GIOVANNI JACOPO CASANOVA DE SEINGALT (1725-1803) one of the most noted adventurers of the 18th century, was born at Venice in 1725. His father belonged to an ancient and even noble family, but alienated his friends by embracing the dramatic profession early in life. He made a runaway marriage with Zanetta Farusi, the beautiful daughter of a Venetian shoemaker; and Giovanni was their eldest child. When he was but a year old, his parents, taking a journey to London, left him in charge of his grandmother, who perceiving his precocious and lively intellect, had him educated far above her means. At sixteen he passed his examination and entered the seminary of St Cyprian in Venice, from which he was expelled a short time afterwards for some scandalous and immoral conduct, which would have cost him his liberty, had not his mother managed somehow to procure him a situation in the household of the Cardinal Acquaviva. He made but a short stay, however, in that prelate's establish-ment, all restraint being irksome to his wayward disposi-tion, and took to travelling. Then began that existence of adventure and intrigue which only ended with his death. He visited Rome, Naples, Corfu, Constantinople, and penetrated even so far as St Petersburg, where he was introduced to Catherine II. By turns journalist, preacher, abbe, diplomatist, he was nothing very long, except homme a bonnes fortunes, which profession he assiduously culti-vated till the end of his days. In 1755 having returned to Venice, he was denounced to the Government as a political spy, and committed to prison. After several fruit-less attempts he succeeded in establishing a communication with another prisoner, in whose company he made his escape on the night of the 31st of October 1756. This exploit, afterwards so graphically related by him in a separate volume, and also in his Memoirs, gained him great celebrity. From that day he became a man of fashion, and recommenced his life of dissolute and profligate adventure. Exhibiting his effrontery and audacity at every court in Europe, he at last made his way through Germany, in which country he was presented to Frederick the Great, into France. Here he became acquainted with Rousseau, Voltaire, and many more notabilities, had interviews with Louis XV., and was almost tenderly intimate with Madame de Pompadour. Handsome, witty, and eloquent, it is not to be wondered at that such a man should have been received with open arms in the dissolute coteries of the 18th century. Consummate profligate and charlatan as he was, he was loaded with honours by the Italian princes, and even decorated by the Pope himself.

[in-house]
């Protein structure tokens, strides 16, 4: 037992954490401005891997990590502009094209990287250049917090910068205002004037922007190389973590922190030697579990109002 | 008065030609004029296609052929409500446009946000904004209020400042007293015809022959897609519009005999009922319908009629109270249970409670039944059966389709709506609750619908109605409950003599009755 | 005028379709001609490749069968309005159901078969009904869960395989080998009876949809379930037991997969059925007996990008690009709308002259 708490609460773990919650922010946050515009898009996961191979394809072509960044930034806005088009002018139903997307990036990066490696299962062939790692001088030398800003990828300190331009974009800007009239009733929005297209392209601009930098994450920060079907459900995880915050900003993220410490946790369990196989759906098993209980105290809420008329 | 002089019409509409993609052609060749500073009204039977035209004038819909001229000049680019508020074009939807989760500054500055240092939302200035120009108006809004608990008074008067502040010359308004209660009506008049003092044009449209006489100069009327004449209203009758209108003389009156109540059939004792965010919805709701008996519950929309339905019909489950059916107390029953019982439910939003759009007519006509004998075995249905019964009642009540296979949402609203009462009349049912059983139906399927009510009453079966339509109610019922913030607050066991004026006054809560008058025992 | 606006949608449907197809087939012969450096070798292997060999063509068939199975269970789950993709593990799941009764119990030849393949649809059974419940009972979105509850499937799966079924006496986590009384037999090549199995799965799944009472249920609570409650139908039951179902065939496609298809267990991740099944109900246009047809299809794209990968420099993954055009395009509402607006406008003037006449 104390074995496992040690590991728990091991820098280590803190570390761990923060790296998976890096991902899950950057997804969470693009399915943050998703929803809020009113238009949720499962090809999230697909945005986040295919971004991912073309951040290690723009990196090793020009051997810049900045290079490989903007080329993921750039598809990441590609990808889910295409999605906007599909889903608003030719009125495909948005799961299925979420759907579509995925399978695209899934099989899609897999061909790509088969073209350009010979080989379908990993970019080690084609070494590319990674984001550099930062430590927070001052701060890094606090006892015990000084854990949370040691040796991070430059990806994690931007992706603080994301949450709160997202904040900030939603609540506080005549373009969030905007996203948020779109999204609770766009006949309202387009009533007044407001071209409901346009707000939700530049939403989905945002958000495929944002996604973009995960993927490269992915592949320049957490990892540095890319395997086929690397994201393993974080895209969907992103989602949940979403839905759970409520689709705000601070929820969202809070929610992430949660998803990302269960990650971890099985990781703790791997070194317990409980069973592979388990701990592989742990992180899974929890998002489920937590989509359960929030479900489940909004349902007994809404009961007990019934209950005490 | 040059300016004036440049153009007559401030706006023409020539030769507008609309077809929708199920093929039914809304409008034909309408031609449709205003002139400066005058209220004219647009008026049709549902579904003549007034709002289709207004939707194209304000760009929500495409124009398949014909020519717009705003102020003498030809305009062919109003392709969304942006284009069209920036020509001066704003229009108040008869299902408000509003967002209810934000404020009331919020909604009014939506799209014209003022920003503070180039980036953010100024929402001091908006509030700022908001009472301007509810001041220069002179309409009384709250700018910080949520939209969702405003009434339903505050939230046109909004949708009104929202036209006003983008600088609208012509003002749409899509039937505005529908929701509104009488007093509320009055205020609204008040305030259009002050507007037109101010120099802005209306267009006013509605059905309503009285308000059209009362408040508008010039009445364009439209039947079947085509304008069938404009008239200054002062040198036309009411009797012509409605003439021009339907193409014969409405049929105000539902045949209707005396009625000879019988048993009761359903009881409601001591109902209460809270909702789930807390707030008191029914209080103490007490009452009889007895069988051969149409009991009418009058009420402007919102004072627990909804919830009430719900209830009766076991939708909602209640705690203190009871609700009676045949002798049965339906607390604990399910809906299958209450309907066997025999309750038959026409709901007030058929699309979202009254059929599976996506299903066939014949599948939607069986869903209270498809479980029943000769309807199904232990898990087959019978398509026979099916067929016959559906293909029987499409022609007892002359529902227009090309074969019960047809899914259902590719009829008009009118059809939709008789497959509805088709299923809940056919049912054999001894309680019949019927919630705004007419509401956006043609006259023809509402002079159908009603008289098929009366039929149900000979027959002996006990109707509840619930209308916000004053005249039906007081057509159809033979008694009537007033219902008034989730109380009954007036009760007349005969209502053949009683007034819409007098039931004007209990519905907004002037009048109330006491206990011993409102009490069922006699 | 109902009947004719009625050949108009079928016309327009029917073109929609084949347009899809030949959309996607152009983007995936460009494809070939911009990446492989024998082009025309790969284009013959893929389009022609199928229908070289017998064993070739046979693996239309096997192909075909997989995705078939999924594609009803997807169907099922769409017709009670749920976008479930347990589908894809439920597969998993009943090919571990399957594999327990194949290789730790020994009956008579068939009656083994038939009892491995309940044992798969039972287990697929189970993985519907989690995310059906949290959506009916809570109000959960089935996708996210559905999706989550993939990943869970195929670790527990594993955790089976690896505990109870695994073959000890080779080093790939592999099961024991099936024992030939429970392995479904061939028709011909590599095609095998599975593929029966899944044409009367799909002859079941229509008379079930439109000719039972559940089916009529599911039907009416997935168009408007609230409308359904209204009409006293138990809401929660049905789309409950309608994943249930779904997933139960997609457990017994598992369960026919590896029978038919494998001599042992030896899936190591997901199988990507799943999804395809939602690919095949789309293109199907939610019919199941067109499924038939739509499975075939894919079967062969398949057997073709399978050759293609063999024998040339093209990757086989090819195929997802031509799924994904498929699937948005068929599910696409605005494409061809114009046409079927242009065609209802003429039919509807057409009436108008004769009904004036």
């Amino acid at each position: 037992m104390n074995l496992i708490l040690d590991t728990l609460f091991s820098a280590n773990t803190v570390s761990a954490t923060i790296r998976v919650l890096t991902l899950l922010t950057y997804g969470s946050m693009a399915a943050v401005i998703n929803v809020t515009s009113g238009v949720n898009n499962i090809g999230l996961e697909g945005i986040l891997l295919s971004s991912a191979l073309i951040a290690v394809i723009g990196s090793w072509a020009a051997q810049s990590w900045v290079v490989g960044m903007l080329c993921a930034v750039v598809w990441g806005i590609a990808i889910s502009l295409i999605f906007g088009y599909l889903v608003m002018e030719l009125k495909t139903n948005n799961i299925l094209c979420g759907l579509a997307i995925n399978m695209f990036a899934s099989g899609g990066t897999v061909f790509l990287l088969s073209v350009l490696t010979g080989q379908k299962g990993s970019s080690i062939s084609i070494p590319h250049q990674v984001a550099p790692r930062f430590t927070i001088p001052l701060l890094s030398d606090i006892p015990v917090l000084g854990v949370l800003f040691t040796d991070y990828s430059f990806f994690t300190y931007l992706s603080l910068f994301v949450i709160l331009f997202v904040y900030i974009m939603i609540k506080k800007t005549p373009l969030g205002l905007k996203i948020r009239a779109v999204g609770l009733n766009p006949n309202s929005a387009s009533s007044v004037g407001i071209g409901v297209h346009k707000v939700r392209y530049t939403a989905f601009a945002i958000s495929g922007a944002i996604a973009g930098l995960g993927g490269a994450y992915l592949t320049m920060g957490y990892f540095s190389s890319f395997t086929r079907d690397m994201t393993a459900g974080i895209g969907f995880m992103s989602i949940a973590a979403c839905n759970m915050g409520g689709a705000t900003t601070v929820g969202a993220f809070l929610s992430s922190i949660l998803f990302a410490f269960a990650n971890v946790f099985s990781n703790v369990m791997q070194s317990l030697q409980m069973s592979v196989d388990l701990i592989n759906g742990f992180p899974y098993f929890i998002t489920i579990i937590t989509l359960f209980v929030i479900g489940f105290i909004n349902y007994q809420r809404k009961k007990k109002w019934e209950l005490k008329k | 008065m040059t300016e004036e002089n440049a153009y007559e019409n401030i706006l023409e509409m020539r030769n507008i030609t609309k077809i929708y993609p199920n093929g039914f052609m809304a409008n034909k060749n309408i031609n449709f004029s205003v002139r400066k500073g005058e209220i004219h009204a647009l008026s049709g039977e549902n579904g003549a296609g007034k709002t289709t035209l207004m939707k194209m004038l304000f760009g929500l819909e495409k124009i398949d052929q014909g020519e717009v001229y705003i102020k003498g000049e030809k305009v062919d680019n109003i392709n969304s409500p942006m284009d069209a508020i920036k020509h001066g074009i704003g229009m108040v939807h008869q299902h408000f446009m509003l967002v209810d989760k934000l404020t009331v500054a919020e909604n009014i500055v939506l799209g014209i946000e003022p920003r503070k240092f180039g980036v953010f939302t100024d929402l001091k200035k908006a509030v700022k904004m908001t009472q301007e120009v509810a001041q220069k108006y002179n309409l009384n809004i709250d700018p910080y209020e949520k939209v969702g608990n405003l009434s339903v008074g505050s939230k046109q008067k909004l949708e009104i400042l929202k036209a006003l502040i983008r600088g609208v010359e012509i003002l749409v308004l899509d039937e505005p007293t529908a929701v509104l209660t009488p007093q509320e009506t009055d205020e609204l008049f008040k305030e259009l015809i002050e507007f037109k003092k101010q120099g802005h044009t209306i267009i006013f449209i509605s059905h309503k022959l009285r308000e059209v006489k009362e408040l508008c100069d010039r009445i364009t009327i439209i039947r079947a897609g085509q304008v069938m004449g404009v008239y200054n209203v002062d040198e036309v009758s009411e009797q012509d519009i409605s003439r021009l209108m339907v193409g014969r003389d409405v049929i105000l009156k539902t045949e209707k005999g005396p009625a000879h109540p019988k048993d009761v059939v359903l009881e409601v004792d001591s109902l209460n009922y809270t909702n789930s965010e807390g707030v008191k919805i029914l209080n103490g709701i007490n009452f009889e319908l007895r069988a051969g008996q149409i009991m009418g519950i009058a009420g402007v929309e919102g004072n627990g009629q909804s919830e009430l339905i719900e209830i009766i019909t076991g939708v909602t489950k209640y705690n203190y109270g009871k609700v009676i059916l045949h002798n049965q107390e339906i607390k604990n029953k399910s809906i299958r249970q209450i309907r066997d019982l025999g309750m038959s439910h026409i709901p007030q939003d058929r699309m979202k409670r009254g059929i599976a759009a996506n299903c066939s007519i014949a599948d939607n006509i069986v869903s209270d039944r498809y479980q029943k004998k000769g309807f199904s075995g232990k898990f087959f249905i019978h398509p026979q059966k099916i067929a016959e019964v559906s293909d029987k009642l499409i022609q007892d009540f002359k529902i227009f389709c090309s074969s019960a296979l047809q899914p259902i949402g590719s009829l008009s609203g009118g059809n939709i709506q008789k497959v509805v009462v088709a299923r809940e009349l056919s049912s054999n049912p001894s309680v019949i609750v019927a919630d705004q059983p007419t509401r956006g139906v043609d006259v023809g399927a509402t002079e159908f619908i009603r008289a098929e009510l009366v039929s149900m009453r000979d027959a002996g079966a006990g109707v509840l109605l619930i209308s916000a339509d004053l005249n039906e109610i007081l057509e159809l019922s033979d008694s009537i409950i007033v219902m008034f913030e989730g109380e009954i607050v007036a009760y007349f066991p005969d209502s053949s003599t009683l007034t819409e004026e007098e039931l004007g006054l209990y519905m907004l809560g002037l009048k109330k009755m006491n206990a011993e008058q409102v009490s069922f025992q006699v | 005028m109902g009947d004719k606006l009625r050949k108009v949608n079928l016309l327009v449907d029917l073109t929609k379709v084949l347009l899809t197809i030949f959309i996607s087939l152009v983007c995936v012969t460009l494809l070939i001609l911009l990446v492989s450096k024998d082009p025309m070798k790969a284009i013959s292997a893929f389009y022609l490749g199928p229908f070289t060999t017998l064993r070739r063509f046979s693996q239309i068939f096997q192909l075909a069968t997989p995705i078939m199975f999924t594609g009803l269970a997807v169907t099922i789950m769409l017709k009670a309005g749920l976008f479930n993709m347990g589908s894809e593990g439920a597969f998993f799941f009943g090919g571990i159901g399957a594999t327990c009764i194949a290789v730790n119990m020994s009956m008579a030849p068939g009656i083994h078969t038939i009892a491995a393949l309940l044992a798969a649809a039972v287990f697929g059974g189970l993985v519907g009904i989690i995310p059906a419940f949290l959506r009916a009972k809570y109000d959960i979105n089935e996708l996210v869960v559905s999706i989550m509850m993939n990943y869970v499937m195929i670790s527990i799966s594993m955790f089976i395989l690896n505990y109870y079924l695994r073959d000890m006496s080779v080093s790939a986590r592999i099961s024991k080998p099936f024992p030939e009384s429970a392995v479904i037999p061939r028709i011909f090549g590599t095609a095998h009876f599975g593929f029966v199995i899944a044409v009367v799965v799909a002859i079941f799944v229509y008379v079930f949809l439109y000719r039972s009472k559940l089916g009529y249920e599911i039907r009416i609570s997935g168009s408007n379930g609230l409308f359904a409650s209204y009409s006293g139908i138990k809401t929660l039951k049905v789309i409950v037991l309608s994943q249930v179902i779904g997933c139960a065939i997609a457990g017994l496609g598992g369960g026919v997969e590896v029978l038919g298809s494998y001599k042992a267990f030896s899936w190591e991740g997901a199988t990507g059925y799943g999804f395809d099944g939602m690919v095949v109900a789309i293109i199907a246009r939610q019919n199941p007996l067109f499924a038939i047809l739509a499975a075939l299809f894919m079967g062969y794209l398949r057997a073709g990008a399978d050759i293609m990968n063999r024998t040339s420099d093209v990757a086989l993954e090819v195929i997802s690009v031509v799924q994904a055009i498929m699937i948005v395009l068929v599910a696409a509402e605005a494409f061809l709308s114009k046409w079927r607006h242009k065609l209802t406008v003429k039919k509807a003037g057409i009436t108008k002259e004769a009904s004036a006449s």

After eighteen years' absence from his native town, he endeavoured to reinstate himself in the esteem of the Venetians by a refutation of the work of Amelot de la Houssaye on the constitution of the republic ; and when at last serious matters took the place of his pleasures, he became, in 1782, librarian to a German prince without a library. This prince was Count Waldstein, whom he accompanied to his chateau at Dux in Bohemia, in which place he died in 1803, after having written his Memoirs, a work not unlike the Confessions of Rousseau, but far more depraved in tone. They are the frank avowal of a godless life, notwithstanding the frequent professions of Christianity in the preface. Much as they have been overrated, a certain literary merit cannot be denied to them. They are principally interesting for the faithful pictures they give us of the morals and manners of the times. The Mémoires were published at Leipsic, 10 vols., in 1828-38, and at Paris, 4 vols., in 1843. He also wrote several works on history in Italian; Récit de ma Captivité, 1788; a translation in verse of the Iliad, 1778 ; and a Narrative of Eighty Years spent among the Inhabitants of the Interior of the Globe, 1788-1800.